Under the Fair Work Act 2009 (Cth), an employee can only be stood down without pay if they cannot be usefully employed because of equipment breakdown, industrial action or a stoppage of work for which the employer cannot be held responsible. The most common scenarios are severe and inclement weather or natural disasters.
Standing down employees without pay is not generally available due to a deterioration of business conditions or because an employee has the Coronavirus. Enterprise agreements and Employment Contracts can have different or extra rules about when an employer can stand down an employee without pay. Employers are not required to make payments to employees for the period of a stand down but may choose to pay their employees. Any employer that does not pay their employees during a stand down period may be subject to critical political, union and media attention. The ACTU is compiling a list of such employers, and unhappy employees may wish to contact their union to update them of their employer’s actions.
What can I do if I have to look after my kids?
If childcare centres and schools are shut down to contain the outbreak of the virus, employees will be unable to attend work due to their caring responsibilities. Where the employee or their child are not unwell, the worker is not entitled to paid sick leave or carer’s leave. An employee will only be able to access carer’s leave where the childcare centre or school has been closed at short notice, as an ‘unexpected emergency’. In such instances, the employee will be able to take paid carer’s leave but only for a limited period until the ‘emergency’ passes. After this limited period has expired, employees may be required to request unpaid carer’s leave to continue caring for their children at home.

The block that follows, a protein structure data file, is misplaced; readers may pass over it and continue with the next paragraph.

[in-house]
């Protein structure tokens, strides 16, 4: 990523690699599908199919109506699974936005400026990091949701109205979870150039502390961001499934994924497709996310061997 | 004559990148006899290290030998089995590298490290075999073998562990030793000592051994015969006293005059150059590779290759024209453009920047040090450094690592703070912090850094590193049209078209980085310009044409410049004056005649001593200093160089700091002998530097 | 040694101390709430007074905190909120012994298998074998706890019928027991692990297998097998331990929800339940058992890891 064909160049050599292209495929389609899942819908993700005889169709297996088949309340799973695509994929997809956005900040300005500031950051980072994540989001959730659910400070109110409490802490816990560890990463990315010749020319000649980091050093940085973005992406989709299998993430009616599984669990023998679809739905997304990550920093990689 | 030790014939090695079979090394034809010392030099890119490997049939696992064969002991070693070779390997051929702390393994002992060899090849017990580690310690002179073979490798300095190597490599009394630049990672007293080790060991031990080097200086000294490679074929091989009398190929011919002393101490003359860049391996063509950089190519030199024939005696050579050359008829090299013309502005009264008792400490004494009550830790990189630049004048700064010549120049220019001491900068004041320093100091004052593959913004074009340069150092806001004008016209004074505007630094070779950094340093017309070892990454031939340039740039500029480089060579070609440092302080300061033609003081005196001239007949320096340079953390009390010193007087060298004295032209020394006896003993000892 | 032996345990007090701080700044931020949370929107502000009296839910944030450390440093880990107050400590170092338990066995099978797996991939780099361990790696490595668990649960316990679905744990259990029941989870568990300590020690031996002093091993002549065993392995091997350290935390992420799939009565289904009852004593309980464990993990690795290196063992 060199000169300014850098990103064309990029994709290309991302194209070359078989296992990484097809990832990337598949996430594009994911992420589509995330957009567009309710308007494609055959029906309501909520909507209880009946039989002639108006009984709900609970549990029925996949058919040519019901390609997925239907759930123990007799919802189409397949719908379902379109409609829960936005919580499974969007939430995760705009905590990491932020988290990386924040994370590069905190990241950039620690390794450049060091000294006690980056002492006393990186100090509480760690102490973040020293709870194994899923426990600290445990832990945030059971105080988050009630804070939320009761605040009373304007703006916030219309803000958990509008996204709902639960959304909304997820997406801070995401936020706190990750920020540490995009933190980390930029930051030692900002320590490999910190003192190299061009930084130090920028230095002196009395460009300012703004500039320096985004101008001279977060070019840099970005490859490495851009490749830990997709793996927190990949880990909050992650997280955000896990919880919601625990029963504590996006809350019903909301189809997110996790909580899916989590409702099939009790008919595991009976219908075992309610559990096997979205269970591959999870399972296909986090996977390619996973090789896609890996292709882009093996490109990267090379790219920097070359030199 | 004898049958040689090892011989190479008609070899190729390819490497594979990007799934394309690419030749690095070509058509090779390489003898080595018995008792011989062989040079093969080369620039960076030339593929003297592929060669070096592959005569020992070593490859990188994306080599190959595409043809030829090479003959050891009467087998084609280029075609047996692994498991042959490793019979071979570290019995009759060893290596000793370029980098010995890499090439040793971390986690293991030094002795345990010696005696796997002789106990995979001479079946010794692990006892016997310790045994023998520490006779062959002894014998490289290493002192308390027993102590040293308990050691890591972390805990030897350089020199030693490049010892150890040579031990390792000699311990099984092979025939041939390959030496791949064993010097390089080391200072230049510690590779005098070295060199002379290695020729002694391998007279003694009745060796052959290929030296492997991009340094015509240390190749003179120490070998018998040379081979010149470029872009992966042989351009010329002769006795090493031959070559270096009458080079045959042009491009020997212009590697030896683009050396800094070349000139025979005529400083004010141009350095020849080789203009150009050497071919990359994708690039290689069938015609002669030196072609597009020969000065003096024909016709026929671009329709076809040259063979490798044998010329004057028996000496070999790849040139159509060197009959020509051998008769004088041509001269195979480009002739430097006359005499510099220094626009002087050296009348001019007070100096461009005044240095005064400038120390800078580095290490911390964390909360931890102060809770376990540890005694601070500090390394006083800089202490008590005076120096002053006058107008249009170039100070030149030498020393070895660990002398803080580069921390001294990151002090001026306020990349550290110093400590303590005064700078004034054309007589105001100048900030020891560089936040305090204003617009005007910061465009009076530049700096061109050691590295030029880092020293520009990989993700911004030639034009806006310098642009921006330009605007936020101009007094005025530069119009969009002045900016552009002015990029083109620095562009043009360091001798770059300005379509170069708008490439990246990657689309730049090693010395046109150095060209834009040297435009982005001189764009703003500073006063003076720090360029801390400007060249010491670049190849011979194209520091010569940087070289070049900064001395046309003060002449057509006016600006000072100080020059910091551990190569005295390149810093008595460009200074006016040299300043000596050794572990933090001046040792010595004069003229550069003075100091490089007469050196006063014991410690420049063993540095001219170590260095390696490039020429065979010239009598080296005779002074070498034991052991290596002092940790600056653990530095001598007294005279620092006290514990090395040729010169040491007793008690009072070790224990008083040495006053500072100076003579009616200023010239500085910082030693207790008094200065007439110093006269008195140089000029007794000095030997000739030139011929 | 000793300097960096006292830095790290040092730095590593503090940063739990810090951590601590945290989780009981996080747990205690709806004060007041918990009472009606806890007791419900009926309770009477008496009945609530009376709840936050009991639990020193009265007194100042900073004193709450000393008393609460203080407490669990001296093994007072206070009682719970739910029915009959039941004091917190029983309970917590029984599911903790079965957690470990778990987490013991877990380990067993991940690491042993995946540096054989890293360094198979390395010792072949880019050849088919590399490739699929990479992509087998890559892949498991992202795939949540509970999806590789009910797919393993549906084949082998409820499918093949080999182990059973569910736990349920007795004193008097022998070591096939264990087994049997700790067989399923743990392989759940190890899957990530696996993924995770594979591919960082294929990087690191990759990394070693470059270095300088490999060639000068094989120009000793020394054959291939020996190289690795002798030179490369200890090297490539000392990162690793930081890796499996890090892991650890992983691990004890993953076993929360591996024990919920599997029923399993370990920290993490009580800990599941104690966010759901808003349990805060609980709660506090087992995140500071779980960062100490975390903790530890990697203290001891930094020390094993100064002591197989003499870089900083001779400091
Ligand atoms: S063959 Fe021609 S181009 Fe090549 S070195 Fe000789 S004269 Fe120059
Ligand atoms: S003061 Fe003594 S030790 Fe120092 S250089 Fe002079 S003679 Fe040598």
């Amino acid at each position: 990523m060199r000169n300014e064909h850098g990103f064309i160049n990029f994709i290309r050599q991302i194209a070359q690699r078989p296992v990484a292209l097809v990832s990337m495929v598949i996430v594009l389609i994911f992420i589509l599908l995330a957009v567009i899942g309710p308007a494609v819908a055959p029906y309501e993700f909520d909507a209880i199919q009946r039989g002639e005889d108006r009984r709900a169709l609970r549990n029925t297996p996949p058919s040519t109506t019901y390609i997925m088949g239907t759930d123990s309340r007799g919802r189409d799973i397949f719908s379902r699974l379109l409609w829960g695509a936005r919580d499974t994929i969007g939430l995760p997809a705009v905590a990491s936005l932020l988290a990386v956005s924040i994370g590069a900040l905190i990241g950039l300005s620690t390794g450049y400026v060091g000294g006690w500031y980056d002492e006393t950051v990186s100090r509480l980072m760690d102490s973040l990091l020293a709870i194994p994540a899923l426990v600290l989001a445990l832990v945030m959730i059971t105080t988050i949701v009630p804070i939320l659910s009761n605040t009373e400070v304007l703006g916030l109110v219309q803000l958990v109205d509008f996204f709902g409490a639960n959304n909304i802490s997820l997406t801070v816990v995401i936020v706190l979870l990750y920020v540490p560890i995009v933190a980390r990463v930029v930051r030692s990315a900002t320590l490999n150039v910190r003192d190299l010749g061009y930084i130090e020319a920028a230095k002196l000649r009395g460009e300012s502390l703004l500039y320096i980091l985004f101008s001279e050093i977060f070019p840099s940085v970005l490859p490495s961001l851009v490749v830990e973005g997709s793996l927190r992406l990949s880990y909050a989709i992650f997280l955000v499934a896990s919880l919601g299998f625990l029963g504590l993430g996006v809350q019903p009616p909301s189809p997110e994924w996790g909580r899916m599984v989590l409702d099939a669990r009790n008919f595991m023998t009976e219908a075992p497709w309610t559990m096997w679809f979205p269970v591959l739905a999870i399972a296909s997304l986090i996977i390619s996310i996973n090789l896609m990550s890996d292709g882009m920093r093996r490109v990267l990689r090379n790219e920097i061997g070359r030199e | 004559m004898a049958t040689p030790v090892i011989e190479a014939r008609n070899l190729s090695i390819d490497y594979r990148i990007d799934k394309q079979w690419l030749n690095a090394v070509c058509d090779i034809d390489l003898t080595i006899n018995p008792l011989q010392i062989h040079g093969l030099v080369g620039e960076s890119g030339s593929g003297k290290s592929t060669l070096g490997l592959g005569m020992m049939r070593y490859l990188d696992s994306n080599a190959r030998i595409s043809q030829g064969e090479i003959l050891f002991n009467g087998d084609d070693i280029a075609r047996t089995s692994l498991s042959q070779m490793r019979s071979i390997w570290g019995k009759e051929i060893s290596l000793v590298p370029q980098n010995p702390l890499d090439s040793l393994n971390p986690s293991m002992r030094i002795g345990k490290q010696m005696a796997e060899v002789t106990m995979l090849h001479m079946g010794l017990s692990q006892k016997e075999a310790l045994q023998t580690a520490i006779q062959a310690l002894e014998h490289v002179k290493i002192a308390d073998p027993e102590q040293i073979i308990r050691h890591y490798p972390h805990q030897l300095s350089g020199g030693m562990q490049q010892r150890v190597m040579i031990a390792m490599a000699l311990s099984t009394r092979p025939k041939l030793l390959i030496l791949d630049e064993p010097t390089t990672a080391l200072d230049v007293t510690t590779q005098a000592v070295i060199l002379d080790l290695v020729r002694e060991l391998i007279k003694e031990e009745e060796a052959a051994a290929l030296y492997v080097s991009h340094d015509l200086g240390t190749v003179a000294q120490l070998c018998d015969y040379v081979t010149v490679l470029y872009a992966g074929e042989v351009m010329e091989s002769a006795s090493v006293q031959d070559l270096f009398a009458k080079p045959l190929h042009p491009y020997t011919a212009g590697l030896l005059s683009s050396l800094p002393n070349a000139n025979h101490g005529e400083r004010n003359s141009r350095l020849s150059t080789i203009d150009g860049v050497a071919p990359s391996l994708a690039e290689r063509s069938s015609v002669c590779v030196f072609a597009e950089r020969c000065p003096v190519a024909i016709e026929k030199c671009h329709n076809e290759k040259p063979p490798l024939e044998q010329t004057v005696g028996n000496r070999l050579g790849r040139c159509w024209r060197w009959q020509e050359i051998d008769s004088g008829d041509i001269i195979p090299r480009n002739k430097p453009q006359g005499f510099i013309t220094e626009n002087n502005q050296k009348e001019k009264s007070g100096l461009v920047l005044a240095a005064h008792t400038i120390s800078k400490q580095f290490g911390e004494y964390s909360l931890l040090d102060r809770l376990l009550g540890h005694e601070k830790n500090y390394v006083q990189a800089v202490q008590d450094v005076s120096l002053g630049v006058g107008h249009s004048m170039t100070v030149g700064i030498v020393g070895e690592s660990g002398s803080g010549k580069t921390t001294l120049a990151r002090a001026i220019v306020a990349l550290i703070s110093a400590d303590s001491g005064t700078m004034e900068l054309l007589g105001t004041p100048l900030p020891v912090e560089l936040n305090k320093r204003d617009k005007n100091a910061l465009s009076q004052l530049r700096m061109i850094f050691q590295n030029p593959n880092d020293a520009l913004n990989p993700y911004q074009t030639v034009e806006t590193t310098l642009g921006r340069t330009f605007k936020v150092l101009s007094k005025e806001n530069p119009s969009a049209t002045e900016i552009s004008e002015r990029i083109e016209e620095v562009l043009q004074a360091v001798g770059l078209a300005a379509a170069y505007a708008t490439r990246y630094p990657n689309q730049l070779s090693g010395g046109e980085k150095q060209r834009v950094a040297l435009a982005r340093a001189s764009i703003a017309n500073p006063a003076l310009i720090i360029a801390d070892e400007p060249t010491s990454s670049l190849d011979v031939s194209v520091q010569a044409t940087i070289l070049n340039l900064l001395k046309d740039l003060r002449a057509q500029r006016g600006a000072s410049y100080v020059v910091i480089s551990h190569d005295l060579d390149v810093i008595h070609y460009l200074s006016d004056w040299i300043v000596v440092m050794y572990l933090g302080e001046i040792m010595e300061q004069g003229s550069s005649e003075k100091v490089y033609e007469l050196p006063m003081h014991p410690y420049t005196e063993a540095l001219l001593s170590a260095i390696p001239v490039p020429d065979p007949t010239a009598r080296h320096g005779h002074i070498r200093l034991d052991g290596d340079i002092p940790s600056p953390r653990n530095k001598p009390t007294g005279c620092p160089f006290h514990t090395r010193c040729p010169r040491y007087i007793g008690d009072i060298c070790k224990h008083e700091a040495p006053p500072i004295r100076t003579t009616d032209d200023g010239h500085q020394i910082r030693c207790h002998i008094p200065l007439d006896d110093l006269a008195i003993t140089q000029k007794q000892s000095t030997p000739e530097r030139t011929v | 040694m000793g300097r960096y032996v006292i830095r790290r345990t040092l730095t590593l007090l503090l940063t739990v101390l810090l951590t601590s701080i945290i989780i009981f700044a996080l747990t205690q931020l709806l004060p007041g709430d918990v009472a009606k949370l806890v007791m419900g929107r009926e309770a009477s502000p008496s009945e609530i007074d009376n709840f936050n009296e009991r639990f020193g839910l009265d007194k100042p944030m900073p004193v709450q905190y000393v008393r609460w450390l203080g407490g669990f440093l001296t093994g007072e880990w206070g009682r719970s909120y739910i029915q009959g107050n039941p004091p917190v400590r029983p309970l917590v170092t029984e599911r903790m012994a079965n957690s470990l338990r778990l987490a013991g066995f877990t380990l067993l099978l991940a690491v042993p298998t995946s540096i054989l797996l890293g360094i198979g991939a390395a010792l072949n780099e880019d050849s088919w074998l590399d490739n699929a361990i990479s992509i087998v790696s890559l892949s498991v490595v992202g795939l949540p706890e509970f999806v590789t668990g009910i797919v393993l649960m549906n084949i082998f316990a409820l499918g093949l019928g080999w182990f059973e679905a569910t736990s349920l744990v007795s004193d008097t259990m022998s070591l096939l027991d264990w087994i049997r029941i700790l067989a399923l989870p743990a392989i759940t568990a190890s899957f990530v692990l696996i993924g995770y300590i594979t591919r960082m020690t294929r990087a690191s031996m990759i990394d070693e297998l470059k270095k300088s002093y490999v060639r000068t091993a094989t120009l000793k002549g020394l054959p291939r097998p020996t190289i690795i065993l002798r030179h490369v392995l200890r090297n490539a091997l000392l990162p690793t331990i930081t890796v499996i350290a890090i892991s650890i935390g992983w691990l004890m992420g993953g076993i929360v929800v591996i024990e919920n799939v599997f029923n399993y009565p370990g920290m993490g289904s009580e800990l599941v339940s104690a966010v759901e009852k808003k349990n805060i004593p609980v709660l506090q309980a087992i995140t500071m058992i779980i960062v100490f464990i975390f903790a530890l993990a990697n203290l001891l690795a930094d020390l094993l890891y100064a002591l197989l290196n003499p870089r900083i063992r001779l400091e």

When can I work from home?
Working from home arrangements are usually agreed between an employer and employee. An employer who wants to direct an employee to work from home should review their obligations under any applicable enterprise agreement, award, employees’ employment contracts or workplace policies.